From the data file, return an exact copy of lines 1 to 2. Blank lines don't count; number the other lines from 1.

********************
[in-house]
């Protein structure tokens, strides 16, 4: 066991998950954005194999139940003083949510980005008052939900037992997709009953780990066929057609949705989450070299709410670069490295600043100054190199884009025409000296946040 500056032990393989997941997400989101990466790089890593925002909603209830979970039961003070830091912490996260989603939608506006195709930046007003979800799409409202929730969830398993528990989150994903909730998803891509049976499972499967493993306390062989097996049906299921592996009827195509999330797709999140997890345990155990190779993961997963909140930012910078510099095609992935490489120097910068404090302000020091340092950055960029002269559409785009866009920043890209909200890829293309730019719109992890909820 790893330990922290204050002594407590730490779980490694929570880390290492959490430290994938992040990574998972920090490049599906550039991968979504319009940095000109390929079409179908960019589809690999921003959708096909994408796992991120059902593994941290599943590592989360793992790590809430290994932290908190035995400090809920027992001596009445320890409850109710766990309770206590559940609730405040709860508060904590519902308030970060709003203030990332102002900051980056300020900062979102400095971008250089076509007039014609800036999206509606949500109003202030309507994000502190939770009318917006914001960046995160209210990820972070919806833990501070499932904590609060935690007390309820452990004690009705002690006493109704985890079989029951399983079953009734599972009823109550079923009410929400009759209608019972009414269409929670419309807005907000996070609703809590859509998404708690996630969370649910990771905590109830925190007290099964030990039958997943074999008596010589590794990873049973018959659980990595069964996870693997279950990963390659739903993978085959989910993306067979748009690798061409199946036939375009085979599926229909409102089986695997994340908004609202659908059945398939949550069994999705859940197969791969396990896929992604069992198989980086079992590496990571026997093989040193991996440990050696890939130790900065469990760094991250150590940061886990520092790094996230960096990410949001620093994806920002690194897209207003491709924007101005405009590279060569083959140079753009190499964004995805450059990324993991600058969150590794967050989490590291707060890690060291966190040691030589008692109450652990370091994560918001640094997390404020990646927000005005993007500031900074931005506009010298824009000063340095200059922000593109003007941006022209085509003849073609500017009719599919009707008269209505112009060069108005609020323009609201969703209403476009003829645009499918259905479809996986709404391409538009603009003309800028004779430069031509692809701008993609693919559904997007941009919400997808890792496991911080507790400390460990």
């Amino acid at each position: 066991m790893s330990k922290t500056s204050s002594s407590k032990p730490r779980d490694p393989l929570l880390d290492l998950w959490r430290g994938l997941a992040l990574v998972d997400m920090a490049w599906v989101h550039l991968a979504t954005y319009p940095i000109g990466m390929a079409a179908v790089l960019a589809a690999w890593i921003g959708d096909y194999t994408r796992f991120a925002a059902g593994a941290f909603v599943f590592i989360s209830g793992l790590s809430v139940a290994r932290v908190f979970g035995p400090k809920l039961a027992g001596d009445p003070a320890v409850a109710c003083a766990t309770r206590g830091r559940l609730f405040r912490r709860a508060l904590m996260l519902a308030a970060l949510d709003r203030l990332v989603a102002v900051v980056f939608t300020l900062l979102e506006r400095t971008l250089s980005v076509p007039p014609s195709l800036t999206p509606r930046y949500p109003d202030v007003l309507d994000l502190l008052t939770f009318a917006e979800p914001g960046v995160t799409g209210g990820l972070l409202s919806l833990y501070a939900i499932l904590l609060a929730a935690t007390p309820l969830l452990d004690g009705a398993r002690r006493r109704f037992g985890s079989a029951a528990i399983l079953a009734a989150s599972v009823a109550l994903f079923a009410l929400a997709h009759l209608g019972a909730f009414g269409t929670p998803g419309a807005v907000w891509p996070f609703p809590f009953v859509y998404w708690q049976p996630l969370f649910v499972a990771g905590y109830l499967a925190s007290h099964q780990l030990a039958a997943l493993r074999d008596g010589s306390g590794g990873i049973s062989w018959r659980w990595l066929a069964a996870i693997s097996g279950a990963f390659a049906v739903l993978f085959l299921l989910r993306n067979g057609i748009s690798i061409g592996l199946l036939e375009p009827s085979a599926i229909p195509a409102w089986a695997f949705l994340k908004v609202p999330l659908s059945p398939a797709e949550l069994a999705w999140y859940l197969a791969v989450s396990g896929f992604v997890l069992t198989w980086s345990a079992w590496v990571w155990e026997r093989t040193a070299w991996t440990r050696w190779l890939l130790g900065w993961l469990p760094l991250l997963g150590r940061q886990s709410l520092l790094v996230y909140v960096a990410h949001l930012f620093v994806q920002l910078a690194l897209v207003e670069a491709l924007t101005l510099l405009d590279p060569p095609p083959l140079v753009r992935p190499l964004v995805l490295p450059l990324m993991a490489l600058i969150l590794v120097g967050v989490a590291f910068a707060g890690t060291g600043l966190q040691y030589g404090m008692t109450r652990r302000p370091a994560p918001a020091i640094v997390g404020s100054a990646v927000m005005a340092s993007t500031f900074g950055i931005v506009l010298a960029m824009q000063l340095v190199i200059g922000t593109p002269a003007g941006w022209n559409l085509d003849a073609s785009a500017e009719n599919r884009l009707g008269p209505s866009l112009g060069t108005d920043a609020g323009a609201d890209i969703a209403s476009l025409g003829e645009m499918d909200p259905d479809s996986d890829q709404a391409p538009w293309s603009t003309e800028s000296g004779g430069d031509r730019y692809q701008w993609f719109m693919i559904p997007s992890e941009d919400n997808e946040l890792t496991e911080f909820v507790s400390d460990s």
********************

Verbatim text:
[in-house]
């Protein structure tokens, strides 16, 4: 066991998950954005194999139940003083949510980005008052939900037992997709009953780990066929057609949705989450070299709410670069490295600043100054190199884009025409000296946040 500056032990393989997941997400989101990466790089890593925002909603209830979970039961003070830091912490996260989603939608506006195709930046007003979800799409409202929730969830398993528990989150994903909730998803891509049976499972499967493993306390062989097996049906299921592996009827195509999330797709999140997890345990155990190779993961997963909140930012910078510099095609992935490489120097910068404090302000020091340092950055960029002269559409785009866009920043890209909200890829293309730019719109992890909820 790893330990922290204050002594407590730490779980490694929570880390290492959490430290994938992040990574998972920090490049599906550039991968979504319009940095000109390929079409179908960019589809690999921003959708096909994408796992991120059902593994941290599943590592989360793992790590809430290994932290908190035995400090809920027992001596009445320890409850109710766990309770206590559940609730405040709860508060904590519902308030970060709003203030990332102002900051980056300020900062979102400095971008250089076509007039014609800036999206509606949500109003202030309507994000502190939770009318917006914001960046995160209210990820972070919806833990501070499932904590609060935690007390309820452990004690009705002690006493109704985890079989029951399983079953009734599972009823109550079923009410929400009759209608019972009414269409929670419309807005907000996070609703809590859509998404708690996630969370649910990771905590109830925190007290099964030990039958997943074999008596010589590794990873049973018959659980990595069964996870693997279950990963390659739903993978085959989910993306067979748009690798061409199946036939375009085979599926229909409102089986695997994340908004609202659908059945398939949550069994999705859940197969791969396990896929992604069992198989980086079992590496990571026997093989040193991996440990050696890939130790900065469990760094991250150590940061886990520092790094996230960096990410949001620093994806920002690194897209207003491709924007101005405009590279060569083959140079753009190499964004995805450059990324993991600058969150590794967050989490590291707060890690060291966190040691030589008692109450652990370091994560918001640094997390404020990646927000005005993007500031900074931005506009010298824009000063340095200059922000593109003007941006022209085509003849073609500017009719599919009707008269209505112009060069108005609020323009609201969703209403476009003829645009499918259905479809996986709404391409538009603009003309800028004779430069031509692809701008993609693919559904997007941009919400997808890792496991911080507790400390460990």